A PICTURESQUE village is facing the biggest dilemma in its history.

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For decades the peaceful village green in Beyton has been home to geese - at one time as many as 30 are thought to have lived there.

But now after several recent road “tragedies” only four remain and one villager has even raised an almost unthinkable question: “Should the Beyton geese be banished?”

Sandy - who has asked her surname is not printed in case her suggestions cause alarm, dismay and anger in the village - thinks the time may have come to say goodbye.

“I just think everyone needs to think and decide,” she said. “The main thing is they would be fine if people would slow down on the roads. My husband and I are on the local Speedwatch scheme and are trying to figure out more things we can do to get people to slow down.”

But other villagers have reacted angrily to suggestions that the beloved geese could be shown the door.

Chairman of the parish council, Ian Shipley, said: “The geese have now been a symbol of the village for many years. Yes, we have lost a couple of the geese, but the geese that are there walking around free is a wonderful thing.

“Yes, we do get people unfortunately driving through the village at times too quickly, which tends to be people that pass through rather than belonging to the village.”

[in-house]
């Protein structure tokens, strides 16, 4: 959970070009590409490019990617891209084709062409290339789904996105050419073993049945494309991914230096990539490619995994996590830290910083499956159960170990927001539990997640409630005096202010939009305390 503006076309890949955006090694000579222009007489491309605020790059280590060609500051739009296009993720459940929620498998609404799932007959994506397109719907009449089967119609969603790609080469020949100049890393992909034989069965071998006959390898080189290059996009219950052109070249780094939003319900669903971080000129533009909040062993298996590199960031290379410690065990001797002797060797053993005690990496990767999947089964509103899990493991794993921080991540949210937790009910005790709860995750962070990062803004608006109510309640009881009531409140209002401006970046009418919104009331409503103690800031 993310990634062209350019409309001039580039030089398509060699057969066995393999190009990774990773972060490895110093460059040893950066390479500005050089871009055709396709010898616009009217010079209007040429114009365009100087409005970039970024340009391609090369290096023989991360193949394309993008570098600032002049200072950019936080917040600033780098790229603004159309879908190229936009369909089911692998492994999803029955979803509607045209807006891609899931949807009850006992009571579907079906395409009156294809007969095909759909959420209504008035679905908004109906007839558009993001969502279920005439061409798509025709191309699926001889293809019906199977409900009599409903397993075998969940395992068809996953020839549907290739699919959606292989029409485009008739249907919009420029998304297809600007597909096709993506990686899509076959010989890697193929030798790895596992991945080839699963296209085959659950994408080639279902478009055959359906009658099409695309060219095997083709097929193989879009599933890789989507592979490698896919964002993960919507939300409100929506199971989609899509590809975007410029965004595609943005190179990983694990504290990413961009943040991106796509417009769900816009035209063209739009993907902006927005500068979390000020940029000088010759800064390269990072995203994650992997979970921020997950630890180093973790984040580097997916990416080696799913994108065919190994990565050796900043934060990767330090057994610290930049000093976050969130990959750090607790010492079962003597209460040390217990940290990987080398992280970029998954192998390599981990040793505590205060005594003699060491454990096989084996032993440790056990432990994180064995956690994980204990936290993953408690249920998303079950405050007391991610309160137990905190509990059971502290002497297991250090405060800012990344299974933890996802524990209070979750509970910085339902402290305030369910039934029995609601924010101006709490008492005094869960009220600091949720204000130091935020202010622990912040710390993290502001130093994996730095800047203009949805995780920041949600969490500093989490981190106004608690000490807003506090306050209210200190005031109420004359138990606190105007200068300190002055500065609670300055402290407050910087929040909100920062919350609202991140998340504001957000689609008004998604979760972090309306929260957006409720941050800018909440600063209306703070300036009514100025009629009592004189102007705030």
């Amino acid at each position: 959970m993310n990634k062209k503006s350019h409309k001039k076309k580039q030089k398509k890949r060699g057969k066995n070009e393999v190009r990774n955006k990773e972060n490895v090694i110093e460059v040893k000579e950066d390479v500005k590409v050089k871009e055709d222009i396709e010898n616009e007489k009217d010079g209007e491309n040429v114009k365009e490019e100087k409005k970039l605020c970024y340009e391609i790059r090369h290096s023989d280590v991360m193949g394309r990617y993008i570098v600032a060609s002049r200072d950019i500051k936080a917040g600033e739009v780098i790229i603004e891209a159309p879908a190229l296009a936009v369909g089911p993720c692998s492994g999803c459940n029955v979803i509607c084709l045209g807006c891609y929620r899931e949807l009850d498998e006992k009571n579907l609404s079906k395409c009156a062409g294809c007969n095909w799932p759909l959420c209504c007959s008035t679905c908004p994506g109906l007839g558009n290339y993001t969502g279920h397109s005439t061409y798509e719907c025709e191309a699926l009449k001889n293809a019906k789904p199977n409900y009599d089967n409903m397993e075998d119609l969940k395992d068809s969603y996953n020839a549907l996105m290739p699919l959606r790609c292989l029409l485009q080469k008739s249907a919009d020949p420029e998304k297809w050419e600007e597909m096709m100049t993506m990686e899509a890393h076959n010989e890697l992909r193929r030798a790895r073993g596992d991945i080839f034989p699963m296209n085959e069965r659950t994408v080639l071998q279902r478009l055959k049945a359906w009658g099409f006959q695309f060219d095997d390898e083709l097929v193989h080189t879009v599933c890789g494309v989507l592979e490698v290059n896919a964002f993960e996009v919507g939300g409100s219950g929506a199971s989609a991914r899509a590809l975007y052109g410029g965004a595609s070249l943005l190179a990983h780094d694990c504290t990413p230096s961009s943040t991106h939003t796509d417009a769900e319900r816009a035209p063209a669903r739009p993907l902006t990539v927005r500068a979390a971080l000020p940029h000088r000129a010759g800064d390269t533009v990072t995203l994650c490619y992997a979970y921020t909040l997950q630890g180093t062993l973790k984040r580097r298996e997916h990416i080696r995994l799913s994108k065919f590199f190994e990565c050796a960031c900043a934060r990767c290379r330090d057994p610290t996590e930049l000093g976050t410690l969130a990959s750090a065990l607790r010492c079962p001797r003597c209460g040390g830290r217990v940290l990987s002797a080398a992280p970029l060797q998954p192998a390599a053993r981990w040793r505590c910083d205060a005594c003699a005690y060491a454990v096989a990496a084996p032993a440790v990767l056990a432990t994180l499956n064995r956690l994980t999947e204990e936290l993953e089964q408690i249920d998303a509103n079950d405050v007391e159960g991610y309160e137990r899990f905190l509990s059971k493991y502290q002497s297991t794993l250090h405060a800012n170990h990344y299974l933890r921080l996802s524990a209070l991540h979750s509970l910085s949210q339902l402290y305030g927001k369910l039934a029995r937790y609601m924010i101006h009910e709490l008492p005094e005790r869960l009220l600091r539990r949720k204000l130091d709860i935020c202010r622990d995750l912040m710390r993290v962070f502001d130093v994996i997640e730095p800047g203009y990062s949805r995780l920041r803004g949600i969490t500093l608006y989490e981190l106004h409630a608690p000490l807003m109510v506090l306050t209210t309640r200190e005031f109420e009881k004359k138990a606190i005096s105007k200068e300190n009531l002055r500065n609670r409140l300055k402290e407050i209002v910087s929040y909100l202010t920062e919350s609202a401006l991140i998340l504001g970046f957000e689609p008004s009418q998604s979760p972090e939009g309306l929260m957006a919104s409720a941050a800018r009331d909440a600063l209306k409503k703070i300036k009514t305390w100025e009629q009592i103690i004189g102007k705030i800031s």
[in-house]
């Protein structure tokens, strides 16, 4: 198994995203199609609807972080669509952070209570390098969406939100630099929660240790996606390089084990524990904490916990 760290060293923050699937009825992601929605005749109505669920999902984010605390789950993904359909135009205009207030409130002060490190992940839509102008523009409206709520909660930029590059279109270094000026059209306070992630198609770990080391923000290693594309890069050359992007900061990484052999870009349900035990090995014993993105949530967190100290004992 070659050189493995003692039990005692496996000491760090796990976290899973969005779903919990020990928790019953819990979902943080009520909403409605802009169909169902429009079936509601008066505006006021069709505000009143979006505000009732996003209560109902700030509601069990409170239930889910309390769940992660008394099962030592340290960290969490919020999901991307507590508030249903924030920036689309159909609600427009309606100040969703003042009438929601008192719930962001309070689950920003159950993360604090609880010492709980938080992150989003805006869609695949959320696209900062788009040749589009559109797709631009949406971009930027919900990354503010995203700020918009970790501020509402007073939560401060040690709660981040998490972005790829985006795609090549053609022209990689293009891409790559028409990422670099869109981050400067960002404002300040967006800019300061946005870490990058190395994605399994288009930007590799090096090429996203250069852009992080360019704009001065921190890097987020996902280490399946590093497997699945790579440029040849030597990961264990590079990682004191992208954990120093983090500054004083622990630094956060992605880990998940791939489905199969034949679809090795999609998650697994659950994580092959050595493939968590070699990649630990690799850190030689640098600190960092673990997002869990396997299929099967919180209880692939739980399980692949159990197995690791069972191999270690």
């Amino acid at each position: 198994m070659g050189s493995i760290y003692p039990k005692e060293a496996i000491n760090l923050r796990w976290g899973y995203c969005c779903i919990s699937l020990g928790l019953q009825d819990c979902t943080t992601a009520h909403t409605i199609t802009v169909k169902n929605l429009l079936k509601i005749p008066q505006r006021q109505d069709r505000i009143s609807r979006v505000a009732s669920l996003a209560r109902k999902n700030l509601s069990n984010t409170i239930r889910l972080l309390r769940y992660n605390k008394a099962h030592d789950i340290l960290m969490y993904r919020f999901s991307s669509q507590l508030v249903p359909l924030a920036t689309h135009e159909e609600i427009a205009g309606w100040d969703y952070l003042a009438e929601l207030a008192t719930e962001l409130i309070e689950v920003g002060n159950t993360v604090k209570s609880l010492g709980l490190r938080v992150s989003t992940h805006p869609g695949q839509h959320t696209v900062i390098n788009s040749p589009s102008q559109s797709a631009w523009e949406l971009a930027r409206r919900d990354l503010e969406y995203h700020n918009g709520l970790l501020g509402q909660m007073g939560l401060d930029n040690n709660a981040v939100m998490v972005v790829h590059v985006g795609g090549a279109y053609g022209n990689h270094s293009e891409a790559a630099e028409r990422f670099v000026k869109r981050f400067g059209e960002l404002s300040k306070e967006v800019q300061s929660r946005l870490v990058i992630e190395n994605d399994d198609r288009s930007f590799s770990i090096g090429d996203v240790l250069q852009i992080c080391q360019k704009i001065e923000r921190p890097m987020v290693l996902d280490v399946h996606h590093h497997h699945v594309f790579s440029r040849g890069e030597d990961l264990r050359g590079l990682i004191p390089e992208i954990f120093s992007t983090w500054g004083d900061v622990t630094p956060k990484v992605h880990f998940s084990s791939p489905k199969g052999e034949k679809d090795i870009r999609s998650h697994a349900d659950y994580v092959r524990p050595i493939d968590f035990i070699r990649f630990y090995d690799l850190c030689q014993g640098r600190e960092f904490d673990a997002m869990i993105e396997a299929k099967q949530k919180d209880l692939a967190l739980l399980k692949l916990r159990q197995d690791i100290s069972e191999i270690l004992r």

He said at a recent meeting it was decided unanimously “the geese are a fundamental part of Beyton and we should continue to have geese in our village,” adding at a public meeting some years ago people expressed the same view.

Roger Wyartt, from the village and who would like to see the geese stay, said it was “very rare” for a goose to die in a road accident - even when the main road used to go through Beyton.

Barry Waterman, who has been landlord of the White Horse pub for 28 years, said the geese rule the roost.

“They run it. They go where they want. We stop when they cross the road. It’s their village.”

He said it would not be the same without them, adding “the sooner we get more back the better”.

Plans for a speed activated displays and signs to warn drivers of the geese are among plans being put forward.

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